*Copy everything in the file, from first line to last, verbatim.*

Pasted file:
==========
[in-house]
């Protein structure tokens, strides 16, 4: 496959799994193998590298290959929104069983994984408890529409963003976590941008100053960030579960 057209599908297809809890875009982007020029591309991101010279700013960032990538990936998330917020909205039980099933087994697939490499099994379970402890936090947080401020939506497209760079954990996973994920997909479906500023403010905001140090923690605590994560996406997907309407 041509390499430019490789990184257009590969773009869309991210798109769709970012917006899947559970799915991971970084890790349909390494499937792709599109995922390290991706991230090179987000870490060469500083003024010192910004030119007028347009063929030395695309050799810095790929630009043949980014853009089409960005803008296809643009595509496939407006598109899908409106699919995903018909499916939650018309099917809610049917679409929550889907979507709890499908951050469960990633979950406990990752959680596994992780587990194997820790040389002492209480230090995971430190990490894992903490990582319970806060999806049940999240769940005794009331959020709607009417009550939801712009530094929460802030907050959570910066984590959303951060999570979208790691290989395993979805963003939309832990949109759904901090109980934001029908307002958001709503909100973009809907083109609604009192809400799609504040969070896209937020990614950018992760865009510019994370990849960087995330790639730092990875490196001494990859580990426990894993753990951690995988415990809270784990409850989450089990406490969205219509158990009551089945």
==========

[in-house]
């Protein structure tokens, strides 16, 4: 496959799994193998590298290959929104069983994984408890529409963003976590941008100053960030579960 057209599908297809809890875009982007020029591309991101010279700013960032990538990936998330917020909205039980099933087994697939490499099994379970402890936090947080401020939506497209760079954990996973994920997909479906500023403010905001140090923690605590994560996406997907309407 041509390499430019490789990184257009590969773009869309991210798109769709970012917006899947559970799915991971970084890790349909390494499937792709599109995922390290991706991230090179987000870490060469500083003024010192910004030119007028347009063929030395695309050799810095790929630009043949980014853009089409960005803008296809643009595509496939407006598109899908409106699919995903018909499916939650018309099917809610049917679409929550889907979507709890499908951050469960990633979950406990990752959680596994992780587990194997820790040389002492209480230090995971430190990490894992903490990582319970806060999806049940999240769940005794009331959020709607009417009550939801712009530094929460802030907050959570910066984590959303951060999570979208790691290989395993979805963003939309832990949109759904901090109980934001029908307002958001709503909100973009809907083109609604009192809400799609504040969070896209937020990614950018992760865009510019994370990849960087995330790639730092990875490196001494990859580990426990894993753990951690995988415990809270784990409850989450089990406490969205219509158990009551089945």